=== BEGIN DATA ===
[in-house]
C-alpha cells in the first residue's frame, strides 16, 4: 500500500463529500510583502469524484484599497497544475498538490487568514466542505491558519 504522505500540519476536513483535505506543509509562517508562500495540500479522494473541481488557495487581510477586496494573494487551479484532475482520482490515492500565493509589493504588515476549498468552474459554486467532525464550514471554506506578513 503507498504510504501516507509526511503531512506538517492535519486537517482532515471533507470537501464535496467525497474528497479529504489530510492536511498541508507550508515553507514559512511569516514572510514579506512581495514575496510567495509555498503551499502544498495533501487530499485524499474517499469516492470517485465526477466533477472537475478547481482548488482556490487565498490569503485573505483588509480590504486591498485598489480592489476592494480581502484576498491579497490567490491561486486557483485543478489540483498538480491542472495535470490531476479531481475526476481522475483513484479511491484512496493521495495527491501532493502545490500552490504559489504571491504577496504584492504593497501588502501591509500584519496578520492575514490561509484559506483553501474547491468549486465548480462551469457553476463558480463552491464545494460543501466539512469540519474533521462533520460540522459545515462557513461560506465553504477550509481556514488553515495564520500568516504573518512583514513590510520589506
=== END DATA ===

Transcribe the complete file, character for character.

[in-house]
C-alpha cells in the first residue's frame, strides 16, 4: 500500500463529500510583502469524484484599497497544475498538490487568514466542505491558519 504522505500540519476536513483535505506543509509562517508562500495540500479522494473541481488557495487581510477586496494573494487551479484532475482520482490515492500565493509589493504588515476549498468552474459554486467532525464550514471554506506578513 503507498504510504501516507509526511503531512506538517492535519486537517482532515471533507470537501464535496467525497474528497479529504489530510492536511498541508507550508515553507514559512511569516514572510514579506512581495514575496510567495509555498503551499502544498495533501487530499485524499474517499469516492470517485465526477466533477472537475478547481482548488482556490487565498490569503485573505483588509480590504486591498485598489480592489476592494480581502484576498491579497490567490491561486486557483485543478489540483498538480491542472495535470490531476479531481475526476481522475483513484479511491484512496493521495495527491501532493502545490500552490504559489504571491504577496504584492504593497501588502501591509500584519496578520492575514490561509484559506483553501474547491468549486465548480462551469457553476463558480463552491464545494460543501466539512469540519474533521462533520460540522459545515462557513461560506465553504477550509481556514488553515495564520500568516504573518512583514513590510520589506